In 2013 when I was pregnant with LO, I was diagnosed with gestational diabetes. I was shocked don’t get me wrong but not overly surprised as there’s history of diabetes on both sides of my family (maternal and paternal).
I did my best to make sure I kept my blood sugar levels within the normal range and had to attend a lot of hospital appointments, take medication, get scanned frequently to ensure baby wasn’t growing too big (the only perk if I can call it that!) and testing my blood with a finger-pricking device everyday… 3-4 times a day. That was not a perk at all.
The GD returns…
When I discovered I was pregnant again, I knew in the back of my mind that the likelihood of GD returning in this pregnancy was high. So naturally, I tried to eat well, watched my intake of carbs and sugars, and controlled my portion intake in a bid to not get that positive result.
However it seems that no matter how hard I tried, I couldn’t defeat the inevitable. The good thing is that my reading this time was only just over the normal range at 8 (last time it was 12!) – I think the top end of the normal range is 7. I can’t really remember what the number represents but it’s something to do with the level of blood sugar in the body.
I am slightly crest-fallen as I was planning to have a water birth with this pregnancy as I couldn’t the last time and now I know for sure I am definitely not going to be able to opt for it again. It’s something I was really looking forward to and feel a little bit ‘stripped’ of my pregnancy privileges.
So this time round I am not going to just sit about like the health professionals recommended the first time round, I will exercise and do as much as I can without hurting myself of course.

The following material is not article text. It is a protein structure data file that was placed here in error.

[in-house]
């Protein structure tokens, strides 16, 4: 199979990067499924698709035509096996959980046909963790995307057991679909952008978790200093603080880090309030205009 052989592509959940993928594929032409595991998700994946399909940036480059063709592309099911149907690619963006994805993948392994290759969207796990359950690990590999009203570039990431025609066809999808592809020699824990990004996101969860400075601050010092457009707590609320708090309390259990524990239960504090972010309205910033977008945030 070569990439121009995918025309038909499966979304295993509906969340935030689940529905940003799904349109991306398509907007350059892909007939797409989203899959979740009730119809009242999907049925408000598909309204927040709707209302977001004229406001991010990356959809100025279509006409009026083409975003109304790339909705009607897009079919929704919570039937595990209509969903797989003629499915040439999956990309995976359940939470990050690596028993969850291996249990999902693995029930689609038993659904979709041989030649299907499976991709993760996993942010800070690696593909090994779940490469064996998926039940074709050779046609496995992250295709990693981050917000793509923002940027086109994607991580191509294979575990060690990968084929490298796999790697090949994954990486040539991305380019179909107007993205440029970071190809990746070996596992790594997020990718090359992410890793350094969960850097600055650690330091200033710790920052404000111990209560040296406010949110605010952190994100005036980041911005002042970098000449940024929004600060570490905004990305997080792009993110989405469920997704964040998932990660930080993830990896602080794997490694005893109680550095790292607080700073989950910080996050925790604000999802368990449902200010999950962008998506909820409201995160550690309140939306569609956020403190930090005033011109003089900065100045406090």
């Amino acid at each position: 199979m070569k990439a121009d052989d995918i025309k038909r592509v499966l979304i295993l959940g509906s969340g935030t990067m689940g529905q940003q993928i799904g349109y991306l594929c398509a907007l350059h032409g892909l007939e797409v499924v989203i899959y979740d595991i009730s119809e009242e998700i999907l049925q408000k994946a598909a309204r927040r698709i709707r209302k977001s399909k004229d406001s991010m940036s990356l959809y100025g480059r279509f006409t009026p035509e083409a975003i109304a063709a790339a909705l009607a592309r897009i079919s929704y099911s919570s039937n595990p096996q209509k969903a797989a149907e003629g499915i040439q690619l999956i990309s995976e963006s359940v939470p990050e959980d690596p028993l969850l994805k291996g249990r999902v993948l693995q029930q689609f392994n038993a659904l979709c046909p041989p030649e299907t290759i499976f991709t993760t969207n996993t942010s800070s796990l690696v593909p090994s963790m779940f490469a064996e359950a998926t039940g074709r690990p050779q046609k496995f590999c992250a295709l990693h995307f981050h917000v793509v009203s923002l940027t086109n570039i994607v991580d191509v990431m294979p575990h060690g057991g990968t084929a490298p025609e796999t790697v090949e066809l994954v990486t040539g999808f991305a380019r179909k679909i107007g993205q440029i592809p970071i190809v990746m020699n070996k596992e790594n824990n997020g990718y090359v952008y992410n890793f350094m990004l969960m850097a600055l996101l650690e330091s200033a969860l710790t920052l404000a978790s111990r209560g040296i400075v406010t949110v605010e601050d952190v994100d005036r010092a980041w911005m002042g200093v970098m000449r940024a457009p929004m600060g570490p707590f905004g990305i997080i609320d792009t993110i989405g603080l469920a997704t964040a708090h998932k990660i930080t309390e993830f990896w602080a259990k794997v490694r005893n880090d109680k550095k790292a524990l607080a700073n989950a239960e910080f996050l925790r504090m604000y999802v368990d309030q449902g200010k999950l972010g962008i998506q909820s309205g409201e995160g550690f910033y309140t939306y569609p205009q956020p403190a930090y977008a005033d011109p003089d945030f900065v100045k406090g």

I am starting my prenatal pilates class this week and I’m still strength training at home but only on a weekly basis now as I think I trapped a nerve from Saturday when I tried to make a dash for the bus… not good. I stopped swimming but may have to pick it back up and go either once a week or once every two weeks. Swimming is a great form of exercise, especially when pregnant too because the body is weightless in water making it a better option on the body and the joints.
In addition to portion control and carb/sugar management, the other ways of eating healthy is to choose “better” options – better carbs means looking for those complex carbs as to simple carbs. So swapping the white bread for brown or wholemeal bread, eating rice cakes instead of bread sticks and so on. It’s an exhausting process sometimes as when you’re pregnant all you want to do is be able to eat without thinking too much about what is in it, etc… *sighs*
This article by Diabetes.org offers some great advice on eating healthy with GD and I highly recommend other mums who have also been diagnosed with gestational diabetes to take a look.
Not the end of the world…
It really isn’t. Best thing of all is that it usually disappears as soon as baby is born too so not all is lost. You get offered another GTT (Glucose Tolerance Test) when you are about 6-8 weeks postpartum so they can check that the GD is definitely gone (usually the case).
One “highlight”, if one can call it that, of having GD is the fact that the docs won’t let baby get too big so you won’t have to worry about delivering a 9lb baby. Babies from mothers diagnosed with GD are usually bigger than babies from mothers without GD because as the mother’s body cannot regulate the blood sugar with insulin, the sugar passes straight through to baby making them increase abnormally in size. For this reason, pregnant women with GD are always given an induction date. You will need to be induced before your induction date if they suspect baby is too big or if there are any other complications.
Luckily for me, LO came early (he was born on the day I was supposed to be induced) and was within normal size at 6lb 2oz so my delivery that time was a good one.
I hope this pregnancy ends smoothly like the last one!